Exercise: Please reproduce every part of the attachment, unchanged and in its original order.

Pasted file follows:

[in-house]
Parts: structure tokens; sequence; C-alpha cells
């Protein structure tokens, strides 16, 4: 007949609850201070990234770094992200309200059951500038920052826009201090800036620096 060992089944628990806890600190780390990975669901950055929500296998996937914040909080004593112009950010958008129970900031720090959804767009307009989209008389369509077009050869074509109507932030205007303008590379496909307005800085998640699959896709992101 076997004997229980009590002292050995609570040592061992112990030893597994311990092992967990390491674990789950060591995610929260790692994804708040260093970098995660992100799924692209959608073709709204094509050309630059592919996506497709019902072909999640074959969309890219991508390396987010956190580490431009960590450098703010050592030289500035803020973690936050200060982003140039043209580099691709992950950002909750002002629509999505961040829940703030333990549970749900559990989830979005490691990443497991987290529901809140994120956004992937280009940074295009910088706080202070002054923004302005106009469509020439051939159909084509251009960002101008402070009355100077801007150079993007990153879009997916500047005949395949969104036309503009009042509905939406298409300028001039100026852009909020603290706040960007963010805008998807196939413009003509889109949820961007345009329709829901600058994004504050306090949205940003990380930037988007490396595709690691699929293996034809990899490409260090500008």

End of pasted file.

[in-house]
Parts: structure tokens; sequence; C-alpha cells
């Protein structure tokens, strides 16, 4: 007949609850201070990234770094992200309200059951500038920052826009201090800036620096 060992089944628990806890600190780390990975669901950055929500296998996937914040909080004593112009950010958008129970900031720090959804767009307009989209008389369509077009050869074509109507932030205007303008590379496909307005800085998640699959896709992101 076997004997229980009590002292050995609570040592061992112990030893597994311990092992967990390491674990789950060591995610929260790692994804708040260093970098995660992100799924692209959608073709709204094509050309630059592919996506497709019902072909999640074959969309890219991508390396987010956190580490431009960590450098703010050592030289500035803020973690936050200060982003140039043209580099691709992950950002909750002002629509999505961040829940703030333990549970749900559990989830979005490691990443497991987290529901809140994120956004992937280009940074295009910088706080202070002054923004302005106009469509020439051939159909084509251009960002101008402070009355100077801007150079993007990153879009997916500047005949395949969104036309503009009042509905939406298409300028001039100026852009909020603290706040960007963010805008998807196939413009003509889109949820961007345009329709829901600058994004504050306090949205940003990380930037988007490396595709690691699929293996034809990899490409260090500008």